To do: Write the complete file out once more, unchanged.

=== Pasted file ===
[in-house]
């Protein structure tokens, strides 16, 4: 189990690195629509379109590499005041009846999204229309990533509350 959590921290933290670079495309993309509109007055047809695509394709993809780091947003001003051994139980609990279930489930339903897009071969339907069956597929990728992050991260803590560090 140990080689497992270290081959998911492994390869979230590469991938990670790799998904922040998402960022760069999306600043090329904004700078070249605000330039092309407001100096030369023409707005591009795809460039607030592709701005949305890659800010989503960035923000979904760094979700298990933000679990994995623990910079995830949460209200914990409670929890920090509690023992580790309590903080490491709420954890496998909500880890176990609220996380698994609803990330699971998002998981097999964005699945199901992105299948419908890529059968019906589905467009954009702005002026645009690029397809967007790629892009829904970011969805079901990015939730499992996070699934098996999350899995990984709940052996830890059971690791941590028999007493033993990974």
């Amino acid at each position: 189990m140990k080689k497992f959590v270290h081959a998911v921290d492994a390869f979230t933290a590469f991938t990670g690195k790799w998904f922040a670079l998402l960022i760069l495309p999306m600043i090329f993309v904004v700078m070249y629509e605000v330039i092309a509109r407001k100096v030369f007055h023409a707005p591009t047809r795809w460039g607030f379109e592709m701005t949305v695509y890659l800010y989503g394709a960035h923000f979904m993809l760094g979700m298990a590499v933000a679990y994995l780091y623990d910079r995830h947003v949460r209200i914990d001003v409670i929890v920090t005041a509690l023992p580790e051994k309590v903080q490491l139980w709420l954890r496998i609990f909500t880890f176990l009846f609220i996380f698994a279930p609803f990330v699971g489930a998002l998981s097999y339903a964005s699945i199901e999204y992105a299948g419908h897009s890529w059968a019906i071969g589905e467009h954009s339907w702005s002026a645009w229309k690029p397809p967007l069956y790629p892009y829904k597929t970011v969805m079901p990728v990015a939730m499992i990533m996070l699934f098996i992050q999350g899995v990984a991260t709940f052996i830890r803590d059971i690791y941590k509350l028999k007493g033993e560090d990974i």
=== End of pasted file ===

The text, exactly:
[in-house]
């Protein structure tokens, strides 16, 4: 189990690195629509379109590499005041009846999204229309990533509350 959590921290933290670079495309993309509109007055047809695509394709993809780091947003001003051994139980609990279930489930339903897009071969339907069956597929990728992050991260803590560090 140990080689497992270290081959998911492994390869979230590469991938990670790799998904922040998402960022760069999306600043090329904004700078070249605000330039092309407001100096030369023409707005591009795809460039607030592709701005949305890659800010989503960035923000979904760094979700298990933000679990994995623990910079995830949460209200914990409670929890920090509690023992580790309590903080490491709420954890496998909500880890176990609220996380698994609803990330699971998002998981097999964005699945199901992105299948419908890529059968019906589905467009954009702005002026645009690029397809967007790629892009829904970011969805079901990015939730499992996070699934098996999350899995990984709940052996830890059971690791941590028999007493033993990974």
């Amino acid at each position: 189990m140990k080689k497992f959590v270290h081959a998911v921290d492994a390869f979230t933290a590469f991938t990670g690195k790799w998904f922040a670079l998402l960022i760069l495309p999306m600043i090329f993309v904004v700078m070249y629509e605000v330039i092309a509109r407001k100096v030369f007055h023409a707005p591009t047809r795809w460039g607030f379109e592709m701005t949305v695509y890659l800010y989503g394709a960035h923000f979904m993809l760094g979700m298990a590499v933000a679990y994995l780091y623990d910079r995830h947003v949460r209200i914990d001003v409670i929890v920090t005041a509690l023992p580790e051994k309590v903080q490491l139980w709420l954890r496998i609990f909500t880890f176990l009846f609220i996380f698994a279930p609803f990330v699971g489930a998002l998981s097999y339903a964005s699945i199901e999204y992105a299948g419908h897009s890529w059968a019906i071969g589905e467009h954009s339907w702005s002026a645009w229309k690029p397809p967007l069956y790629p892009y829904k597929t970011v969805m079901p990728v990015a939730m499992i990533m996070l699934f098996i992050q999350g899995v990984a991260t709940f052996i830890r803590d059971i690791y941590k509350l028999k007493g033993e560090d990974i």